I Love You Because…

In anticipation of his arrival at my school I read Carlos Andrés Gómez’s memoir, Man Up: Reimagining Modern Manhood. In the memoir Carlos bravely recounts life events that led him to the man he is today. Fumbling through masculine expectations, navigating being a man and wanting to be *gasp* emotional at the same time, Carlos shows his readers that it is ok, even encourages people to embrace their true selves and push away gender roles and norms.

There are probably just shy of a million potential blog posts I could write after reading it but there was one section that has stuck with me the longest. And after hearing Carlos speak I became even more intrigued with the idea. Ready for the earth shattering concept? Telling someone I love you. Now maybe this is because I am graduating soon, maybe it is because I am sleep deprived, maybe it is due to my out of control hormones at this moment or just maybe Carlos struck a nerve with an idea I have been grappling with some time now.

I will let a passage from Man Up explain, 

When the words “beautiful” and “I love you” become like land mines in our life — things to be avoided at all costs — what do we become? How do we not begin to devalue what we have to share with the world? I made it a big point a few years ago to stop using those extraneous words when I tell someone I love them, especially other men

How often do we ignore our feelings? I don’t mean like “damn that person cut me off on the free way I want to scream kind of feelings” (although if you’ve ever driven with me you know I think these are valid feelings as well!). I am talking I love you as a human being, as a friend, as a lover, as a family member or any other relationship.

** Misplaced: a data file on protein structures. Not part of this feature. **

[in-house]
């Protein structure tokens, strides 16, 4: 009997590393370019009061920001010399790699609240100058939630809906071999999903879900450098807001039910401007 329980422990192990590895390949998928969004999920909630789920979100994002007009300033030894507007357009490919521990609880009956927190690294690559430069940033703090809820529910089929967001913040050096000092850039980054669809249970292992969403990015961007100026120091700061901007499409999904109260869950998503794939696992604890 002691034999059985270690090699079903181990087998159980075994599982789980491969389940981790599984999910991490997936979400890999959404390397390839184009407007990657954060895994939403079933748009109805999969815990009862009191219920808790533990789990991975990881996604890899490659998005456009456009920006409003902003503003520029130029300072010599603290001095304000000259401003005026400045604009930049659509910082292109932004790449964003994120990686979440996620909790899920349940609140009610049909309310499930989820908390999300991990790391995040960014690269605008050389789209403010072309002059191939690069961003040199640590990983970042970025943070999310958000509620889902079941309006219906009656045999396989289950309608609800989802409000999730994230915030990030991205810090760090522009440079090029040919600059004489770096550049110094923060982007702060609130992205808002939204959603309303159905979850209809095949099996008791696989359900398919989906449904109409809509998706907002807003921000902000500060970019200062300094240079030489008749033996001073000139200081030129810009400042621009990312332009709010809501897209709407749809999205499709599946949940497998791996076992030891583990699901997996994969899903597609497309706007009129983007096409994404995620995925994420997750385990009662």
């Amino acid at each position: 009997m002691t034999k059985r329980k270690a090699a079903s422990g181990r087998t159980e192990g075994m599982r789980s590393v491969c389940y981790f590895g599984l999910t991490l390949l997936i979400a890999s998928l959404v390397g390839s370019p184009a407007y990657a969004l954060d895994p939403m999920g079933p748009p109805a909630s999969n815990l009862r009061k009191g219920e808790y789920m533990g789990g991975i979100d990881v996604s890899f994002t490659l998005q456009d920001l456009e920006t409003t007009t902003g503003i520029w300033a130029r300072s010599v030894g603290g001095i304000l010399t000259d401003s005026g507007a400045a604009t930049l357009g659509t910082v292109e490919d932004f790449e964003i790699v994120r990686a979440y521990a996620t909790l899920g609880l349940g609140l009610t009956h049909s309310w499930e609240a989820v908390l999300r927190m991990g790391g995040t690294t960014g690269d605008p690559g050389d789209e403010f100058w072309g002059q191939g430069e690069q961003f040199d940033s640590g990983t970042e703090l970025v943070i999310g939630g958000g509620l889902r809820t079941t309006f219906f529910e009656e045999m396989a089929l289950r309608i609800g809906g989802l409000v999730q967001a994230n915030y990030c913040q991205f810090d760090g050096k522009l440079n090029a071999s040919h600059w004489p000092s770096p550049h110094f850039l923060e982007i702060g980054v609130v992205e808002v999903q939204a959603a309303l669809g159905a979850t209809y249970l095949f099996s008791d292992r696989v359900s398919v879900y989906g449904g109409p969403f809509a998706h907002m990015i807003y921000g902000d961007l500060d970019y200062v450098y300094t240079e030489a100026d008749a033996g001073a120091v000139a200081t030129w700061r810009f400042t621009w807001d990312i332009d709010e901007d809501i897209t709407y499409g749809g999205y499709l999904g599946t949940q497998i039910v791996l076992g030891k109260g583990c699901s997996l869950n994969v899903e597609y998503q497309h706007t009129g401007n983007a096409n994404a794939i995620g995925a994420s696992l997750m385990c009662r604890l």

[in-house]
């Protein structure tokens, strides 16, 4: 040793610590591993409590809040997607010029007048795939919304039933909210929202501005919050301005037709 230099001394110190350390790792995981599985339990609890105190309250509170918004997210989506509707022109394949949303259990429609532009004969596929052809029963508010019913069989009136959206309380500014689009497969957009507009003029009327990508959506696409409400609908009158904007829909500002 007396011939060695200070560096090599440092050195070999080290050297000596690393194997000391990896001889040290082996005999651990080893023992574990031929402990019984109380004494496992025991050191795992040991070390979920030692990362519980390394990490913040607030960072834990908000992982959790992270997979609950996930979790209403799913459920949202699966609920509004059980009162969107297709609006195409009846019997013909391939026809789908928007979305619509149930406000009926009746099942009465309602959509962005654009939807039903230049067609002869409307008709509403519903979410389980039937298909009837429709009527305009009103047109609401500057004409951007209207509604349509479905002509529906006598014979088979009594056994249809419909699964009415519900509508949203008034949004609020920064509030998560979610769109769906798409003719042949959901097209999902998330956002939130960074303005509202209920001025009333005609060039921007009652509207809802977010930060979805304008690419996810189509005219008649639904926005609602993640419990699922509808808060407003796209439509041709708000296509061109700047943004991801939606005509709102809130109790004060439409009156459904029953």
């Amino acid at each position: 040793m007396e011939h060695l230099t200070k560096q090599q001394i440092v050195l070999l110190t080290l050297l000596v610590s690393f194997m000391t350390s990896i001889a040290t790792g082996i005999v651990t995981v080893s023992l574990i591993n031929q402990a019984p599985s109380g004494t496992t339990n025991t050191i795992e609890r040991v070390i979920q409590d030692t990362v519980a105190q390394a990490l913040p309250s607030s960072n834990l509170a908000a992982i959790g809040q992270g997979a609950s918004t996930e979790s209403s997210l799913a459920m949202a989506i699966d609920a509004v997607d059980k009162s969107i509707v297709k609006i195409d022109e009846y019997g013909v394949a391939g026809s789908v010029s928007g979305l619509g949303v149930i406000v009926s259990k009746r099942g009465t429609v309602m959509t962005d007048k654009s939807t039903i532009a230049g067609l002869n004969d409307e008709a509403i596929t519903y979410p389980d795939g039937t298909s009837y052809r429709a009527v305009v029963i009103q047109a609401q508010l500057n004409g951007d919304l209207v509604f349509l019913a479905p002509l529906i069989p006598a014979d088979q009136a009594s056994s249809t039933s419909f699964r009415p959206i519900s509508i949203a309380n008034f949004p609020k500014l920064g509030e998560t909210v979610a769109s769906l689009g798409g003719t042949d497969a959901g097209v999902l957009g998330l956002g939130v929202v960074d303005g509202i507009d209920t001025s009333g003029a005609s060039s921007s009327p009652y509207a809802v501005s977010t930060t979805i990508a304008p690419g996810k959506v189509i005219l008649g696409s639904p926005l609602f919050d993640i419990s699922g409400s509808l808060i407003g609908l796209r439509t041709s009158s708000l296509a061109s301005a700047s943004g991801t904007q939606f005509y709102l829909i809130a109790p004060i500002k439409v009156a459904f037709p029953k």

What I appreciate most about Carlos’s analysis is the mention of extraneous words, putting words to make the I love you seem less powerful or less meaningful. Saying I love you dude or hey man I love you somehow seems less serious than looking someone straight in the eye and saying I love you. It is a much more vulnerable statement, even though in theory we are saying the exact same thing. It sounds easy but in practice it becomes difficult for many of us.

This is especially frowned upon for men. It is not fair. As Carlos expressed during his performance at my school, we need to start telling men they are beautiful. Showing them and everyone else that men can be sensitive, vulnerable, emotional and beautiful.

Let tears stream down your face when you are sad. Embrace others when they need a friend. Tell someone you love them. Tell them why. And remind them often.

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4 comments

  1. Carlos Andres Gomez will be coming to my school at UW-Milwaukee; truly can’t wait. And after reading this, it just makes me that much more excited for October!

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